The phase shift method of wavefield extrapolation applies a phase shift in the Fourier domain to deduce a scalar wavefield at one depth level given its value at another. The phase shift operator varies with frequency and wavenumber and assumes constant velocity across the extrapolation step. We use nonstationary filter theory to generalize this method to nonstationary phase shift (NSPS) which allows the phase shift to vary laterally depending upon the local propagation velocity. For comparison, we derive the popular PSPI (phase shift plus interpolation) method in the limit of an exhaustive set of reference velocities. NSPS and this limiting form of PSPI can be written as generalized Fourier integrals which reduce to ordinary phase shift in the constant velocity limit. However, only NSPS has the physical interpretation of a laterally varying phase shift which forms the scaled, linear superposition of impulse responses (i.e. Huygen's wavelets).
The difference between NSPS and PSPI is clear when they are compared in the caseof a piecewise constant velocity variation. Define a set of windows such that the j th window is unity when the propagation velocity is the j th distinct velocity and is zero otherwise. NSPS can be computed by applying the window set to the input data to create a set of windowed wavefields, each of which is phase shift extrapolated with thecorresponding constant velocity, and the extrapolated set is superimposed. PSPI proceeds by phase shift extrapolating the input data for each distinct velocity, applying the j th window to the j th extrapolation, and superimposing. PSPI has the unphysical limit that discontinuities in the lateral velocity variation cause discontinuities in the wavefield while NSPS shows the expected wavefront "healing".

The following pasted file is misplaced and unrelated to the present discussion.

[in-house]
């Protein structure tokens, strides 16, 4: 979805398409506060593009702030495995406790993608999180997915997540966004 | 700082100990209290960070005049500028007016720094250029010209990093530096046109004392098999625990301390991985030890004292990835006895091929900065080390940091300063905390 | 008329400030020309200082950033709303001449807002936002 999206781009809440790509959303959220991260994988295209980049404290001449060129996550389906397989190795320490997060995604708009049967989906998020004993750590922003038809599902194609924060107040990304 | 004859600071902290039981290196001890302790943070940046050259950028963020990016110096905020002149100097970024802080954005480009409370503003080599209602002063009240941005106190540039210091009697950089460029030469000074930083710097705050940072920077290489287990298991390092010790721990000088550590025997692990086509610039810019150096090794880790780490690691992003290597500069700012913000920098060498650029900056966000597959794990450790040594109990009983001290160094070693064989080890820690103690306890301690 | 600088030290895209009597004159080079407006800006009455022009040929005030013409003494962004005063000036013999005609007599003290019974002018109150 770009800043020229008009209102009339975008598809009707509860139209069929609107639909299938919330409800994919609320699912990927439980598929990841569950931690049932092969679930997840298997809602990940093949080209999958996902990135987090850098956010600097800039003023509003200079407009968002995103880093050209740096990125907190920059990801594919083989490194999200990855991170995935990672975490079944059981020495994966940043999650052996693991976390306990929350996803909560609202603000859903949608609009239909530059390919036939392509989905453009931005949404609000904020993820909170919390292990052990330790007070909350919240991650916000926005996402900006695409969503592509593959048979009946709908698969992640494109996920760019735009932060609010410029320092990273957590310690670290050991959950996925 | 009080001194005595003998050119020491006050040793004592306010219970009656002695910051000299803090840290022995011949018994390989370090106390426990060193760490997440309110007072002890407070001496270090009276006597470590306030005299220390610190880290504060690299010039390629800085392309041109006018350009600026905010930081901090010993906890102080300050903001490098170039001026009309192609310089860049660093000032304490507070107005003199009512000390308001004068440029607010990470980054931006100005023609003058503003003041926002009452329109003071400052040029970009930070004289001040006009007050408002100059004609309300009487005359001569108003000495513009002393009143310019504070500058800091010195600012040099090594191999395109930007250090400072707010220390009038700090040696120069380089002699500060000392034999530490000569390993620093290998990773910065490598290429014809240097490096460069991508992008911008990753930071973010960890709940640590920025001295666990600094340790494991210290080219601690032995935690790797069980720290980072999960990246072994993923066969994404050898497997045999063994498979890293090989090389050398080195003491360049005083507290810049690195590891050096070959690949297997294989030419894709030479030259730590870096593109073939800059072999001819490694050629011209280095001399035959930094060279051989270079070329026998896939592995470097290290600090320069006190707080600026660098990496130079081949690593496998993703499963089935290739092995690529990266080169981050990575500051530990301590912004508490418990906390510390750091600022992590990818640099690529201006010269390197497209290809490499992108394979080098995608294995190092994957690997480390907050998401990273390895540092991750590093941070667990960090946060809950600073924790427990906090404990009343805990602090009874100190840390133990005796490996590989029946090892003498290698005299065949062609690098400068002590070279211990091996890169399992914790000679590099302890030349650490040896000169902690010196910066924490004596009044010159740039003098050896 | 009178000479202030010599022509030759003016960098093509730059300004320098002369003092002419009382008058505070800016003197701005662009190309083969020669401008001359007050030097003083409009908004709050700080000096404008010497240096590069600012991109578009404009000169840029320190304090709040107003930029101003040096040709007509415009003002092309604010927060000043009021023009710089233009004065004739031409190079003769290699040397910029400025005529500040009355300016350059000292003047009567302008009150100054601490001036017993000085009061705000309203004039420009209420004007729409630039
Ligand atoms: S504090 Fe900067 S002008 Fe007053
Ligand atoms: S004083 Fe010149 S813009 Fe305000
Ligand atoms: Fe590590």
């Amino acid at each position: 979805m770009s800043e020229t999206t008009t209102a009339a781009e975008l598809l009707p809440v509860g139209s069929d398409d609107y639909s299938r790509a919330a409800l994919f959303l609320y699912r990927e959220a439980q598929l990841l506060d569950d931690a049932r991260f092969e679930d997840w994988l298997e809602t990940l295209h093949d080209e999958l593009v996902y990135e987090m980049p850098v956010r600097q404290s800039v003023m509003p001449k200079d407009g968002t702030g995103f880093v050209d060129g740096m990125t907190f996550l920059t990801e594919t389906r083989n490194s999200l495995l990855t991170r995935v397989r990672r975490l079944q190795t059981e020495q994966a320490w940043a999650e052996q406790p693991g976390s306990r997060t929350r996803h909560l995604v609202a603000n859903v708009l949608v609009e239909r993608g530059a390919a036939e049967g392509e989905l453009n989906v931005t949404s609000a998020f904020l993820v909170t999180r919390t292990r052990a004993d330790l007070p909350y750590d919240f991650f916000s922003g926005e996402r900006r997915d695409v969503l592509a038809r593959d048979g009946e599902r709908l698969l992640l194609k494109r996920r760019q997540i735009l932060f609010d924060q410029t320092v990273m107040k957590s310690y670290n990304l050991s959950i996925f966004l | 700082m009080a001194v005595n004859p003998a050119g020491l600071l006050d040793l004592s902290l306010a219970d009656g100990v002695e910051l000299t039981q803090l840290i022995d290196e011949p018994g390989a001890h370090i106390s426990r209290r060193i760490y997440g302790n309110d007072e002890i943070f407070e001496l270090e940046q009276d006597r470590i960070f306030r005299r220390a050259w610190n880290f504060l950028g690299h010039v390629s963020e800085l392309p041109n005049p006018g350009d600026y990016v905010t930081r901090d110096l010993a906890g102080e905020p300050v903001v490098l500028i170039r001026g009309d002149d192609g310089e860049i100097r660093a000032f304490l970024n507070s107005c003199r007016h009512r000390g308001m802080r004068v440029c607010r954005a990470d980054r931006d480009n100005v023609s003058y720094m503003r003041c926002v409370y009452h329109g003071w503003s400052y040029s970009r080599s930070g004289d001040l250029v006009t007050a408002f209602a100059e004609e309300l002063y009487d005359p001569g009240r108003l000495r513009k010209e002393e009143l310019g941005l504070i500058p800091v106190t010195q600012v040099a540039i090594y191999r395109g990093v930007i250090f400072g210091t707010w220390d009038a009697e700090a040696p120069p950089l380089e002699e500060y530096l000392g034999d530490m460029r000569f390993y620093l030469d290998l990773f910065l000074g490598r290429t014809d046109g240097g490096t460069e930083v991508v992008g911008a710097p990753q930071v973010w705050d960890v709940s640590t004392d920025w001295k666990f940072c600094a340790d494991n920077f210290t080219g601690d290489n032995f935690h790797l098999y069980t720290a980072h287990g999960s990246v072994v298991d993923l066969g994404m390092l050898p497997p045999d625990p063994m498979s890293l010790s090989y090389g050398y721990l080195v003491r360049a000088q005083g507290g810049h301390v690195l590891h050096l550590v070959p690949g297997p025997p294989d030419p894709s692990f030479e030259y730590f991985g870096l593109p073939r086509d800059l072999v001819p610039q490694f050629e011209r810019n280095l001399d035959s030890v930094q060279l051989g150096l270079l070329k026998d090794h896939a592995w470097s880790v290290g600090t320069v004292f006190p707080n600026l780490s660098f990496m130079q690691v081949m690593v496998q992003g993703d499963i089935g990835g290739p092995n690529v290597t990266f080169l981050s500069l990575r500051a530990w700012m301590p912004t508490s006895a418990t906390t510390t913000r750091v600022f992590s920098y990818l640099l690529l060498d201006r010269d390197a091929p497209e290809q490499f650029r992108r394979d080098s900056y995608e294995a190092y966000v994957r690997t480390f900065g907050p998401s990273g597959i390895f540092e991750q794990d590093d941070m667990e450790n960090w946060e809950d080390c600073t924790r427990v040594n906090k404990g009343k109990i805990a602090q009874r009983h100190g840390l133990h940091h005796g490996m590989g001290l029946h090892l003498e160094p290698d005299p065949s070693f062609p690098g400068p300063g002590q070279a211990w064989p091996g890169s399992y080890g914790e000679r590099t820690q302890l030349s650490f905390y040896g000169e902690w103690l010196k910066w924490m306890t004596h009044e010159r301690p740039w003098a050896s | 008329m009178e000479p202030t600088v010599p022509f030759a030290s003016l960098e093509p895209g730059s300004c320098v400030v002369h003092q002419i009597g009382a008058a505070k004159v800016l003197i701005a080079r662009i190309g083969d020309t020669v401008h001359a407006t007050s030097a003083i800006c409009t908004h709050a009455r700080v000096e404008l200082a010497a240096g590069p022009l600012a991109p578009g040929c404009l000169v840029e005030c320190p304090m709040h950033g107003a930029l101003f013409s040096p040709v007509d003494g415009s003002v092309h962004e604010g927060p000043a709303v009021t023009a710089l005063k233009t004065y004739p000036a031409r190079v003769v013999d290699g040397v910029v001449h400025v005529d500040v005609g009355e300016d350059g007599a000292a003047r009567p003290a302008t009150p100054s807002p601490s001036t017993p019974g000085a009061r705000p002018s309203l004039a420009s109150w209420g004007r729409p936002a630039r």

We then formulate a finite aperture compensation for NSPS which has the practicalresult of absorbing lateral boundaries for all incidence angles. Wavefield extrapolation can be regarded as the crosscorrelation of the wavefield with the expected response of a point diffractor at the new depth level. Aperture compensation simply applies a laterally varying window to the infinite, theoretical diffraction response. The cross correlation becomes spatially variant, even for constant velocity, and hence is a nonstationary filter. The nonstationary effects of aperture compensation can be simultaneously appliedwith the NSPS extrapolation through a laterally variable velocity field.
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